Here at the border, we have seen two years of escalation in border enforcement that has included the “zero tolerance” logic of an administration that continues to forcibly separate parents from their children to this day. Indeed, over 13,000 migrant children and youth are incarcerated in detention centers and holding camps. An immediate set of changes need to be implemented to end child separation now, reunite children with their parents or relatives, provide sanctuary for asylum seekers, and create legal pathways for forced migrants and refugees to find safety in Northern America. This should be coupled with large-scale foreign assistance to the Northern Triangle nations of Central America (Guatemala, El Salvador and Honduras) in support of stabilizing living conditions in those countries, creating jobs, and investing in public education. This would ameliorate the conditions that force many to flee.

To galvanize social work’s ability to advocate for more humane immigration policies related to the treatment of children and their families on the southern border, NASW sent an email to its members providing a list of current proposed legislation that would promote humane treatment of child migrants and links to resources social workers can use to stay up to date on the current immigration crisis, as well as other developments related to immigration and social work. 

The email included a tool kit that provides resources for social workers who want to work with the media on the issues. Additional links will take members to the listing of NASW’s public statements on the policies and actions that have threatened the welfare of immigrants. I hope all of us are using these tools to the greatest possible extent in shaping more humane policies and conditions.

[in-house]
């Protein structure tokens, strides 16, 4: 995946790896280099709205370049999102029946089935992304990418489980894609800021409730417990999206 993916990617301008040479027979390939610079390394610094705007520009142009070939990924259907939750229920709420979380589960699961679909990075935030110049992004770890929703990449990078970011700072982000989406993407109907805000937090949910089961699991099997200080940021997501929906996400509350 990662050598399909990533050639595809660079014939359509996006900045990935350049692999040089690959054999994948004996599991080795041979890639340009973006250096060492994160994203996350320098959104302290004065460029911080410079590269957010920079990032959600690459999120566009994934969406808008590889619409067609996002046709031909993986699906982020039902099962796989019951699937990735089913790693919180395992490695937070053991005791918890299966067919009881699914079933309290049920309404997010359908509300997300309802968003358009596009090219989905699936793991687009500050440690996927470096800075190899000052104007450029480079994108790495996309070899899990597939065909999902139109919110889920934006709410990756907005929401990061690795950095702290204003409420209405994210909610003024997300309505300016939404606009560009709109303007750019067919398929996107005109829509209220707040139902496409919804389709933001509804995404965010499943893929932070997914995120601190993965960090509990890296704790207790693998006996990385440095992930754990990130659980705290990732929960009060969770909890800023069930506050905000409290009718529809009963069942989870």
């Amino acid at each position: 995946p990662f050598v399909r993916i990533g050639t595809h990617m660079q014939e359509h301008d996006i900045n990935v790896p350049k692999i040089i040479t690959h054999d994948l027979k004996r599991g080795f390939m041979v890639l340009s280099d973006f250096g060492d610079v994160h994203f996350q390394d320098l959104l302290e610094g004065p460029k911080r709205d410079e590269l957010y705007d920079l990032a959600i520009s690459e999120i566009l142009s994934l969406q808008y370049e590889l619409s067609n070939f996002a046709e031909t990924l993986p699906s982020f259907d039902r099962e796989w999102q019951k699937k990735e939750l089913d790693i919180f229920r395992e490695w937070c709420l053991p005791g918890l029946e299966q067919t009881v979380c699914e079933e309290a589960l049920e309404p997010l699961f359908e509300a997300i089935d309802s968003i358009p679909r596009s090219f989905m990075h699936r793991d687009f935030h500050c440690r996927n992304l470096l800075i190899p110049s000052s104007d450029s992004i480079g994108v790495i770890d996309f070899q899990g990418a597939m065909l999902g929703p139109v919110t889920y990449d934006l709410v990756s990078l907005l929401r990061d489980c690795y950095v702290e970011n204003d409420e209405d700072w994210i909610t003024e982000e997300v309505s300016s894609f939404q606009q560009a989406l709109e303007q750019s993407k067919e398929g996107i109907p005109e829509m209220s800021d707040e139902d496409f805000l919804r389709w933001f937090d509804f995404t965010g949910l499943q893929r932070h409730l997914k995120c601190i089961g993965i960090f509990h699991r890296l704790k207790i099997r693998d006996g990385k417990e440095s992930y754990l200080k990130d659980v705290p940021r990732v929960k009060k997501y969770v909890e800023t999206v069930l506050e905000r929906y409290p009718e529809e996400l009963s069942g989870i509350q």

To close, I would like to offer congratulations to the winners of the 2019 NASW elections, along with a huge thanks to all who stepped up to be slated. Our organization thrives when members take on leadership roles. I am pleased to welcome to the national board Mit Joyner (president-elect), Jose Ramos Jr. (secretary), Victoria Gallagher (BSW student member), Bernadette Seifert (member-at-large), S. Ryan Estes (Region V), Sharon Barber (Region VII), D. Lynn Jackson (Region XI), and Robin Arndt (Region XII). 

With congratulations to the new board members comes a fond farewell and thank you to those who completed their terms. Our outgoing board members are Anthony Hill, Heather Bradley-Geary, Marc Andrews, Guadalupe Lara, Larry Watson, Sonya O. Hunte, Abriana Terrell and Marianne Yoshioka. 

Thank you all for the time and effort you invest in our organization and our profession. It is good to know that each of you will continue to elevate social work across the country.

Contact Kathryn Wehrmann at:

Social Work Advocates

Social Work Advocates
October/November 2019 Issue